What causes bedsores and what happens if they go untreated?

If you've ever had a loved one that's experienced declined mobility due to either an illness, injury or disability, then there's a good chance that they may have ended up with bedsores as a result. Individuals most often afflicted by them are those who remain seated or laying down for a large portion of the day.

Bedsores, or pressure ulcers, as they're also referred to, are one of the many ill effects that result from an individual's skin being subjected to prolonged pressure. These sores often begin to form along the skin covering bone. The areas of the body most susceptible to bedsores varies depending on whether an individual is subjected to being seated or laying down for extended period of time.

For those who sit a lot, for example in wheelchairs, they're most likely to develop bedsores along their tailbone region, along their triceps, their spine and shoulder blades. For those who spend significant time laying in bed, in addition to their tailbone and shoulder blades, they're likely to develop bedsores along the side or rear portion of their heads, ankles, hips, heels, lower back and knees.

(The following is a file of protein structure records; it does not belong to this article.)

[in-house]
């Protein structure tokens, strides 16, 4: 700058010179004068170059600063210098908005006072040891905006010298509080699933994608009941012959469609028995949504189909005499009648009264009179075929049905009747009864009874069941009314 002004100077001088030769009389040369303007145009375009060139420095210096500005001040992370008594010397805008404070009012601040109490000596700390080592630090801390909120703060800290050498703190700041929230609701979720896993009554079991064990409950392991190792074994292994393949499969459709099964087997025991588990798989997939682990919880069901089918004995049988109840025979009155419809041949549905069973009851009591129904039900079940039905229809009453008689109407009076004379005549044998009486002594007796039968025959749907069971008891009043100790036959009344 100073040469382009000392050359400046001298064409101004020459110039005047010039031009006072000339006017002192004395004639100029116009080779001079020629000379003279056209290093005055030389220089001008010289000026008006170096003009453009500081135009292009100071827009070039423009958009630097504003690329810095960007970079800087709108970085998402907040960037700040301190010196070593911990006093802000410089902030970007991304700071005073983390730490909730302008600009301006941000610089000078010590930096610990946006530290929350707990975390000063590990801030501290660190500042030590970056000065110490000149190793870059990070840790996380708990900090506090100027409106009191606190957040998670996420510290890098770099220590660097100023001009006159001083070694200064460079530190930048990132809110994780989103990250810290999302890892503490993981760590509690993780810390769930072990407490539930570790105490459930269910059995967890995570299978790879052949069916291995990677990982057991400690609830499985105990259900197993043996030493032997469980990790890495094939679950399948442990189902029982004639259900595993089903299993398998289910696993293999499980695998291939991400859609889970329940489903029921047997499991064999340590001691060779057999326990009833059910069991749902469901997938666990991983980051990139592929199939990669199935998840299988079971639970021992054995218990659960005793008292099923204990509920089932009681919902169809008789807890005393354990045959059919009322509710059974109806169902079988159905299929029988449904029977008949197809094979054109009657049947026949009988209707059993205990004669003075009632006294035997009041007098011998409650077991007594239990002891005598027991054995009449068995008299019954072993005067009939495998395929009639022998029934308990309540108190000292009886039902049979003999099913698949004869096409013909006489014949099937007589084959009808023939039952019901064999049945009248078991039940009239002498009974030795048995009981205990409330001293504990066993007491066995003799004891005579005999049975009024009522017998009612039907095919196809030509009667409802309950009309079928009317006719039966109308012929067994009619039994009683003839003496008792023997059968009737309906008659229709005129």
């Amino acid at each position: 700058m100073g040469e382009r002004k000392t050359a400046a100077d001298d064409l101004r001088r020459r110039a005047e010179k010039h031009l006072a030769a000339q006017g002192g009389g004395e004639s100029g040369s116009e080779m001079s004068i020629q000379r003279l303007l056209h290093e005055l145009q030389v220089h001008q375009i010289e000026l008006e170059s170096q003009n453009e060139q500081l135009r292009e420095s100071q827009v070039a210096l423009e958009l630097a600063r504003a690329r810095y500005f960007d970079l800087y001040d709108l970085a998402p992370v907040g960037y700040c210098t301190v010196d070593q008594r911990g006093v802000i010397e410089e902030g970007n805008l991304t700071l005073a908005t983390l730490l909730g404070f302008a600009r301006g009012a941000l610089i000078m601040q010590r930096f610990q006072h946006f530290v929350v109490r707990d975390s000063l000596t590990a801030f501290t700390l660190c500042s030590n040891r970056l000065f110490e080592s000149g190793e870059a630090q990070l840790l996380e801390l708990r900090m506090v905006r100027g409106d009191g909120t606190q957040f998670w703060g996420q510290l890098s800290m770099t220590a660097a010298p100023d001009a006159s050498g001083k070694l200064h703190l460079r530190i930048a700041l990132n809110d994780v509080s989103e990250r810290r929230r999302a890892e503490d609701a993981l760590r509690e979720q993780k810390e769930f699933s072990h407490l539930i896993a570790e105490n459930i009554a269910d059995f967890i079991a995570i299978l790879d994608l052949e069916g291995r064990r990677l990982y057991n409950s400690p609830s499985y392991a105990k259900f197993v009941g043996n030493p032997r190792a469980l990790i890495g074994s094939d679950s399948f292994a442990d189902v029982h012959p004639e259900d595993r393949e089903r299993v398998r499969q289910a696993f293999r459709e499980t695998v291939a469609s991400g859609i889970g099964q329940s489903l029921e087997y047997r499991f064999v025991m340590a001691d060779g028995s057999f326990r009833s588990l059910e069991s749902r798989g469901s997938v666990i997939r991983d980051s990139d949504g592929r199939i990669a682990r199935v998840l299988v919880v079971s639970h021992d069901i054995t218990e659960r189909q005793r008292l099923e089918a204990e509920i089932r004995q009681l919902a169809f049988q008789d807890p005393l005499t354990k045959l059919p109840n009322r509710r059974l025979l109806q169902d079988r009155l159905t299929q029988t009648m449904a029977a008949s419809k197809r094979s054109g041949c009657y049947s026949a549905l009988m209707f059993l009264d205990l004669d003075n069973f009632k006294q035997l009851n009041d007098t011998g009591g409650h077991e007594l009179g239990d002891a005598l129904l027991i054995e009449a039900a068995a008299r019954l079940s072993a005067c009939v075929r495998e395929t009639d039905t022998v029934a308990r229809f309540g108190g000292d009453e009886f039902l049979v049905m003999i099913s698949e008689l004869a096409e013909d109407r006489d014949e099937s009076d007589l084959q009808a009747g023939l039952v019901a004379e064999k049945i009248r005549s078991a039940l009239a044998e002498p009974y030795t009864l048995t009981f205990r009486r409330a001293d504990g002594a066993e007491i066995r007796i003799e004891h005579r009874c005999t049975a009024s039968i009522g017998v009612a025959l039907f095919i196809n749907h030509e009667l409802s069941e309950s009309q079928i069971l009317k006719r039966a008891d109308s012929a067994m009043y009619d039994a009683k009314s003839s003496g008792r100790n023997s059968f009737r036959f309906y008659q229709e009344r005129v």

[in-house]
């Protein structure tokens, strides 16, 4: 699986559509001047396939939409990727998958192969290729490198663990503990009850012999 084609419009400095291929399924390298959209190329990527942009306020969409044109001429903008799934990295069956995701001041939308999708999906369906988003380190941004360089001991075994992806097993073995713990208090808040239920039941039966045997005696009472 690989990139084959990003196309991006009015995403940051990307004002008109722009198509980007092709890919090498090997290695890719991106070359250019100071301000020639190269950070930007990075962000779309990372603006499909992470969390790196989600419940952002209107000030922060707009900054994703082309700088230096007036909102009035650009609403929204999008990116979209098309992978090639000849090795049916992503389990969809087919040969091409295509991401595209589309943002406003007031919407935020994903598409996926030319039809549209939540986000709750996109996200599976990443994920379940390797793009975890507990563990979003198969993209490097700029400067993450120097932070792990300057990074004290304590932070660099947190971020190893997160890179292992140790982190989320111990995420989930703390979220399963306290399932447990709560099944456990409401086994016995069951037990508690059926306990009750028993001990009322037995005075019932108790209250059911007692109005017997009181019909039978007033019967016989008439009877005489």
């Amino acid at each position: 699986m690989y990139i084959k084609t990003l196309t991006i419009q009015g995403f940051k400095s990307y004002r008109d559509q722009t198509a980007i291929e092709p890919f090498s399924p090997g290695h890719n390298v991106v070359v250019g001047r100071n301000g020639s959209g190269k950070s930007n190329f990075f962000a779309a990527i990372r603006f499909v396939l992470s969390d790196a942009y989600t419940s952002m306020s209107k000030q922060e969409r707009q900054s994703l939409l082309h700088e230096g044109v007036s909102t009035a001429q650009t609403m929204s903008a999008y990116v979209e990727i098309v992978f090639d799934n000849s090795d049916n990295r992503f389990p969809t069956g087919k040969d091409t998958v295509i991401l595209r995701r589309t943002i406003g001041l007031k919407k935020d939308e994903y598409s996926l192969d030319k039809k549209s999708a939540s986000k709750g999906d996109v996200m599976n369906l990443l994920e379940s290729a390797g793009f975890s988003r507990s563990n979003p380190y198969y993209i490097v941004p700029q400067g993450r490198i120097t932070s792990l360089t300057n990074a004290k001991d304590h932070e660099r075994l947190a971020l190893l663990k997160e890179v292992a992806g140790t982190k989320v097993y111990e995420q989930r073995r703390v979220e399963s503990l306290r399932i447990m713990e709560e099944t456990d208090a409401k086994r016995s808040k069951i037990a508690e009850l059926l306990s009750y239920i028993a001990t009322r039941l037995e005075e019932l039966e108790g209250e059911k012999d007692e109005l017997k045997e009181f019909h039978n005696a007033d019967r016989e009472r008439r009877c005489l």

Bedsores develop fast. Some of the earliest signs of their onset are patches of tender skin. In some cases, affected areas will vary in temperature, texture or color from other portions of the skin. In more severe cases, skin will begin to swell and then begin excreting pus.

How quickly they improve greatly depends on how bad the bedsore was allowed to get before it was diagnosed. If caught early when the skin is red or just beginning to crack, then moving an individual will likely result in their full recovery.

However, if a bedsore goes undiagnosed or untreated for an extended period of time, then it may result in lasting damage to either the bone or muscle tissue. Over time, an untreated bedsore could give way to certain types of cancer, cellulitis, sepsis or different types of joint and bone infections including osteomyelitis or septic arthritis.

Bedsores are quite common among those who spend prolonged periods of time in the care of assisted living facilities, hospitals, nursing homes and rehabilitation centers. If your loved one has suffered bedsores at one of these types of facilities, then a Tucson, Arizona, nursing home abuse and neglect attorney can advise you of legal remedies available to you.

Source: Mayo Clinic, "Bedsores (pressure ulcers)," accessed Dec. 28, 2017

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